Love and Peace will be Seasick Steve’s tenth studio album, and the blues veteran continues in his stride. You could argue that producing blues albums has become Steve’s raison d’être.
The title track begins the record with a strange vocal warp and echo as Steve asks, “Hey man, what’s the issue here?”. But an authentic country riff soon kicks in. “Got to stop the hatred now, get back to love and peace”, sings Steve. The track is an anthem asking us to look at how we treat each other, requesting a little more kindness and compassion. It is also an ode to the golden peace anthems of the sixties.
Putting down his electric instruments for the hypnotic acoustic track, ‘Carni Days’, Steve performs solo slide guitar and paints a picture of a long lost era of Americana. “Early in the morning, there’s dew on the grass,” he sings, as he sets the scene of a carnival coming to town.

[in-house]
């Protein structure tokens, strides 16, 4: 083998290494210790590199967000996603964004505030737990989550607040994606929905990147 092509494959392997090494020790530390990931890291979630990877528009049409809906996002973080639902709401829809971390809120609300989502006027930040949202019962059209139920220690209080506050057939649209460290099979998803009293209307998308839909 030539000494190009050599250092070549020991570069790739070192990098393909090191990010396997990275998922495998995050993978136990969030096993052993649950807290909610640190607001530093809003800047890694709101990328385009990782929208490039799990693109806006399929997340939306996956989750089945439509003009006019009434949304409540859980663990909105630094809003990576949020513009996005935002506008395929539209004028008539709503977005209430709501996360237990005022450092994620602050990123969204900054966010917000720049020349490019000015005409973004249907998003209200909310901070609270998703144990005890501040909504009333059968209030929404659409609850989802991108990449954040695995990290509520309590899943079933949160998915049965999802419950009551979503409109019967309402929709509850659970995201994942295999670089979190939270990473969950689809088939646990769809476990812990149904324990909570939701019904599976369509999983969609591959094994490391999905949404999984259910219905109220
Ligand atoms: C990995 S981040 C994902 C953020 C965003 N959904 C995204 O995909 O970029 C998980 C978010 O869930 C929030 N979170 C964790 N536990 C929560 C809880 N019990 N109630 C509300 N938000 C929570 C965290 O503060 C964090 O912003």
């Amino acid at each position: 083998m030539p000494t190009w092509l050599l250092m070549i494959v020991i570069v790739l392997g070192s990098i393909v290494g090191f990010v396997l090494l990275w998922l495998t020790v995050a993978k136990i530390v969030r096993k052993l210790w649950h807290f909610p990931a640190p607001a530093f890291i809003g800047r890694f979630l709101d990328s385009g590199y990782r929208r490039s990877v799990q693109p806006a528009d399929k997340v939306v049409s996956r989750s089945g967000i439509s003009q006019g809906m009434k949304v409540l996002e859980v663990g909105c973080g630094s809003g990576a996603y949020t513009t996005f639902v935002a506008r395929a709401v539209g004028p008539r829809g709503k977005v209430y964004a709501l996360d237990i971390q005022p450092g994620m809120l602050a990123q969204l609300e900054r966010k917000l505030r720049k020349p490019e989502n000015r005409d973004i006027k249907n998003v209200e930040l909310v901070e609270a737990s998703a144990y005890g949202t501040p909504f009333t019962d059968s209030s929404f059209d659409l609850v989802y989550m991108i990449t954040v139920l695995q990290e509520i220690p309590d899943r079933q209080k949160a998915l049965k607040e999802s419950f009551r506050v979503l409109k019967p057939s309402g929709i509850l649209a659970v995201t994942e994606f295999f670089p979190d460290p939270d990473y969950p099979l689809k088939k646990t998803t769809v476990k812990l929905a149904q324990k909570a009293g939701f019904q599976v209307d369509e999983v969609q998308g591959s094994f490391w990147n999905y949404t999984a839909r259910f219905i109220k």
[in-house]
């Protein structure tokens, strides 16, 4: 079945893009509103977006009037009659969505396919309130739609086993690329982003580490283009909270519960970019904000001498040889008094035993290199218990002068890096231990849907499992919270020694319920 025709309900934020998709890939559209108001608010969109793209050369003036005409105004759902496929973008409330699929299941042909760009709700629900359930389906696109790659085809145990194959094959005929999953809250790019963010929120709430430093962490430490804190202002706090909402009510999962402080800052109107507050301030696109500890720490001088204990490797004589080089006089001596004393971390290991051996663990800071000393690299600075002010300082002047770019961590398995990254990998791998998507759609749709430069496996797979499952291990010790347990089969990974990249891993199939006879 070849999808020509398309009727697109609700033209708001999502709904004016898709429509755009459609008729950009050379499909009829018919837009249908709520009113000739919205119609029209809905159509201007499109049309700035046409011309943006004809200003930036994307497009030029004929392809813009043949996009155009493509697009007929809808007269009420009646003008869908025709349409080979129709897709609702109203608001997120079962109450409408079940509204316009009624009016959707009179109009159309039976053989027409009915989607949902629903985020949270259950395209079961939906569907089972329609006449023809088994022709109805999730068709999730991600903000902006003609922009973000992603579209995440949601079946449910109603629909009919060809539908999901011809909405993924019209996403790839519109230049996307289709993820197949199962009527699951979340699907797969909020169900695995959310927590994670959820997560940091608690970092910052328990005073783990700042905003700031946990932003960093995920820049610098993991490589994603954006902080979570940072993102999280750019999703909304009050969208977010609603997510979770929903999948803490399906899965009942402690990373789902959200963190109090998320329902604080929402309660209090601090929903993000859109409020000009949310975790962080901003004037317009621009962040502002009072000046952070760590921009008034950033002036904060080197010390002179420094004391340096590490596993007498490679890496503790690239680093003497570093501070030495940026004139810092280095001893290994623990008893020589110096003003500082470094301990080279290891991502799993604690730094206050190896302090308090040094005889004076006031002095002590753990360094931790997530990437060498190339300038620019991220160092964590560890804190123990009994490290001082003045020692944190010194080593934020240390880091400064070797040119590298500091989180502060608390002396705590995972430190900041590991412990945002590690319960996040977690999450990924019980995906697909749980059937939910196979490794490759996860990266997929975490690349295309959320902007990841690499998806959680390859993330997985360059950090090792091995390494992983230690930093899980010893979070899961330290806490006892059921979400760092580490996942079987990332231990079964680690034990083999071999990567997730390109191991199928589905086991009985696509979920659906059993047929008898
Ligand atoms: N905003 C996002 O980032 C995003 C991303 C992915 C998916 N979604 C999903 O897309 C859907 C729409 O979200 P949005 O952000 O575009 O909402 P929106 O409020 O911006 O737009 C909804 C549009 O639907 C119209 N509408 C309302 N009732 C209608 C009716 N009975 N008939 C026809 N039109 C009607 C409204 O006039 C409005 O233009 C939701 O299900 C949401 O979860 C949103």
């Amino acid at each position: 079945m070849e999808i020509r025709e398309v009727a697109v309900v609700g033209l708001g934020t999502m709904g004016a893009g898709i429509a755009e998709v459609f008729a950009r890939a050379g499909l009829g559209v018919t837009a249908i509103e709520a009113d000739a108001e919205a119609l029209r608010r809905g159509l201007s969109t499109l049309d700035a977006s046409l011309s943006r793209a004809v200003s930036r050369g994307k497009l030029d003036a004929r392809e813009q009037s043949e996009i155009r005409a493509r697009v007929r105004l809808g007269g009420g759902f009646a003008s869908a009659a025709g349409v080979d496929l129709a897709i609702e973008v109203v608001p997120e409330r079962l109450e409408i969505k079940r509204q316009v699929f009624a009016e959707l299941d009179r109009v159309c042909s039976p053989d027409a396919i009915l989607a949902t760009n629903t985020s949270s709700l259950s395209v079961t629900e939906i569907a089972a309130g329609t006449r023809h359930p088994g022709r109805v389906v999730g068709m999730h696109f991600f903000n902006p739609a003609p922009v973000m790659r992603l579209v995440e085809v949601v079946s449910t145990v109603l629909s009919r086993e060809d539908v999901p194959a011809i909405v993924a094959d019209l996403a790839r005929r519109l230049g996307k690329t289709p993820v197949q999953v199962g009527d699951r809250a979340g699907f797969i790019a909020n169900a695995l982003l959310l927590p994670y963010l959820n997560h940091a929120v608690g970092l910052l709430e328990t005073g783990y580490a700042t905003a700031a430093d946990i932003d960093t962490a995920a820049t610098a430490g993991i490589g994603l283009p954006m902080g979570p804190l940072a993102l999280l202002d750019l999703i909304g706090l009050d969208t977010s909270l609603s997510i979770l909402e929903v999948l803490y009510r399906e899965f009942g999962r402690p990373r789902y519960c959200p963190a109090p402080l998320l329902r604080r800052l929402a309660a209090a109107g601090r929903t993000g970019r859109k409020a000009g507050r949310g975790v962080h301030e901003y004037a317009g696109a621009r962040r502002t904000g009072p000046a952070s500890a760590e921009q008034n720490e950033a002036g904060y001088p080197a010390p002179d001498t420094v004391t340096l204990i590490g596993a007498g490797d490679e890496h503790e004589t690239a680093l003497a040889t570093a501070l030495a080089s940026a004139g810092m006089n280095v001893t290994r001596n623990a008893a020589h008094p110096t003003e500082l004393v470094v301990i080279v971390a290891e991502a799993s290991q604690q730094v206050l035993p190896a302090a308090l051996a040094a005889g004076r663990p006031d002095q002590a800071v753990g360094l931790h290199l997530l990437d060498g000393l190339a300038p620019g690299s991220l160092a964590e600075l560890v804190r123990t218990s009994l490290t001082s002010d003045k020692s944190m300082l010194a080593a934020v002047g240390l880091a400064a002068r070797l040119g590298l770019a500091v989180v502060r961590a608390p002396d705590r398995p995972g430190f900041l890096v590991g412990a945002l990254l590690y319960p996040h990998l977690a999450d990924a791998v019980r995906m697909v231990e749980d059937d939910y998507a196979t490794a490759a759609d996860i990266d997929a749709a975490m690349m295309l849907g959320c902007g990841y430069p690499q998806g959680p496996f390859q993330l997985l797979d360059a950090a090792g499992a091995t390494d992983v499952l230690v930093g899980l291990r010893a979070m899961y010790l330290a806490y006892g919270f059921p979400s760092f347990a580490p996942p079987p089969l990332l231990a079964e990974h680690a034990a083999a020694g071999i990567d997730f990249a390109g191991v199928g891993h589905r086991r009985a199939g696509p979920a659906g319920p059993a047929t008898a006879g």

‘Clock Is Running’ perfectly demonstrates how a track does not need to be complex to enjoy. The beauty is in its simplicity. It features his signature bluesy riffs, lo-fi guitar solos and crashing percussion and is an ode to living in the moment. He refers to himself as the “walkin’ man,” a title he has often been proud to wear.
The explosive single ‘Church of Me’ is another stand out track; a sizzling ode to following one’s path, rather than settling down in love. It builds slowly, before the rich harmonica kicks it up to full-on bluesy rock.
Seasick Steve brings his usual bluesy-soupy goodness to the album, a mixed recipe of rootsy Americana, classic rock and twangy folk, which always goes down well. Seasick Steve may be formulaic but it is a formula he has nailed. While many of the tracks from Love and Peace would not stand out from his discography, it certainly offers some gems and an authentic taste of sixties nostalgia.